During this week’s Park City School Board meeting, a draft policy of the district’s proposed drug policy was presented. While drug testing for Park City students has not been approved, now is the time to provide any objections. One of our major concerns is student privacy.
The district policy describes who will have the results of the drug testing. It says:
- Information regarding the results of the drug tests shall be kept confidential among the building principal, designees, any employee with a need to know, the student’s parent or legal guardian, and the student.
Unfortunately, nowhere in the draft policy does is mention the word privacy. The only time it speak to confidentiality of results is the above bullet point.
Let us give you an example of our fear. Let’s say Johnny Smith plays wide receiver for the Miners Football team. On Monday he gets pulled out of class for a random drug test. He fails. He is then suspended for two football games. Sure, officially only the Principal, the Assistant Principal, a school counselor, and his coaches know that he has been suspended for failing a drug test. However, it doesn’t take a genius for his classmates to figure out he failed a test (why isn’t he playing in these two games?). Then various people at school turn to social media and post that Johnny failed his drug test. Then the whole school knows. Then so do colleges that wanted to recruit Johnny for football … or maybe it’s the college admission officer who is reviewing his application for Westminster.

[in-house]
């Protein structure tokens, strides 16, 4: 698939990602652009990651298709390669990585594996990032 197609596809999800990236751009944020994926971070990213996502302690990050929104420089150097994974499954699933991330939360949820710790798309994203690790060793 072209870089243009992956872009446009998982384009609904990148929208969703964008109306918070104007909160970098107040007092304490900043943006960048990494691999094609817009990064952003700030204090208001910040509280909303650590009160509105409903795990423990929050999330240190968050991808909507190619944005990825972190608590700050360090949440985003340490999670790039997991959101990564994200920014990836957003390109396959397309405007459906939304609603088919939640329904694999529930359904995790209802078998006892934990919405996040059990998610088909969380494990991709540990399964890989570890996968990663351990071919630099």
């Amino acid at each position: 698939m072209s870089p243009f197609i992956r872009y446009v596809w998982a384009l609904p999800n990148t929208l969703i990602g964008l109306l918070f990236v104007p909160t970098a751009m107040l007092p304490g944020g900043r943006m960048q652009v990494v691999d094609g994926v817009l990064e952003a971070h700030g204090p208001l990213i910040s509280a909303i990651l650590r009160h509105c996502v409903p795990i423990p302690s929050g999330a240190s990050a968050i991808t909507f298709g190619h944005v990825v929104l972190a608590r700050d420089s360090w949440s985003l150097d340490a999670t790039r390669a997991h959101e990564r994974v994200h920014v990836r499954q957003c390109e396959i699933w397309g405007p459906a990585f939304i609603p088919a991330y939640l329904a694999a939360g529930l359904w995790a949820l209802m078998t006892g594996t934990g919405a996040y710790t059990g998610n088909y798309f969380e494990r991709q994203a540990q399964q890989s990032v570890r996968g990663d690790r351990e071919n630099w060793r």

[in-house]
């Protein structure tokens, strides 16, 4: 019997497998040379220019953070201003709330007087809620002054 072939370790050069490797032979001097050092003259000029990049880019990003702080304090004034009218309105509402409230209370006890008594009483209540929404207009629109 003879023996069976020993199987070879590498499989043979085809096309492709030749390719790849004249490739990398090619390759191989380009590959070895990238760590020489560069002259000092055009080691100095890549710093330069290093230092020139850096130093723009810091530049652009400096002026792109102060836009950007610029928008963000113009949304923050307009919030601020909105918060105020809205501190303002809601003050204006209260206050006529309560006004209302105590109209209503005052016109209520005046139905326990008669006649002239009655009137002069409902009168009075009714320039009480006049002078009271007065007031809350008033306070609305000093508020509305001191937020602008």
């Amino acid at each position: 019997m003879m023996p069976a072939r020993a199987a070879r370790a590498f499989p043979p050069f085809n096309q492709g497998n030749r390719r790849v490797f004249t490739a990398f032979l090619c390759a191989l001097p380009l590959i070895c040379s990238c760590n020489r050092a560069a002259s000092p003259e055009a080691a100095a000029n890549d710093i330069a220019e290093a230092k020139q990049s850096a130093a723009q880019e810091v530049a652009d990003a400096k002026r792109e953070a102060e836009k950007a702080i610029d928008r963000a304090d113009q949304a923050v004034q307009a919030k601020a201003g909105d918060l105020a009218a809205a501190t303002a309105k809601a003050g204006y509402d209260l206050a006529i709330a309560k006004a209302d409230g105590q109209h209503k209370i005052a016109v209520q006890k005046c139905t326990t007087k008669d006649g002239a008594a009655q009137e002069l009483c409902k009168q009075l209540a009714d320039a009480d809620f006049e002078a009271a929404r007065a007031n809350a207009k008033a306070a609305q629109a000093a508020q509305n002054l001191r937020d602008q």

We just don’t see how the school can protect our students’ privacy. They can’t outlaw freedom of speech — especially when it’s true. We don’t have to look much farther than last year’s security scare at the high school, to see how fast and far social media spreads.
Messing with kids’ lives in order to have the appearance of “doing something” is a horrible approach. We hope the school district stops this madness immediately.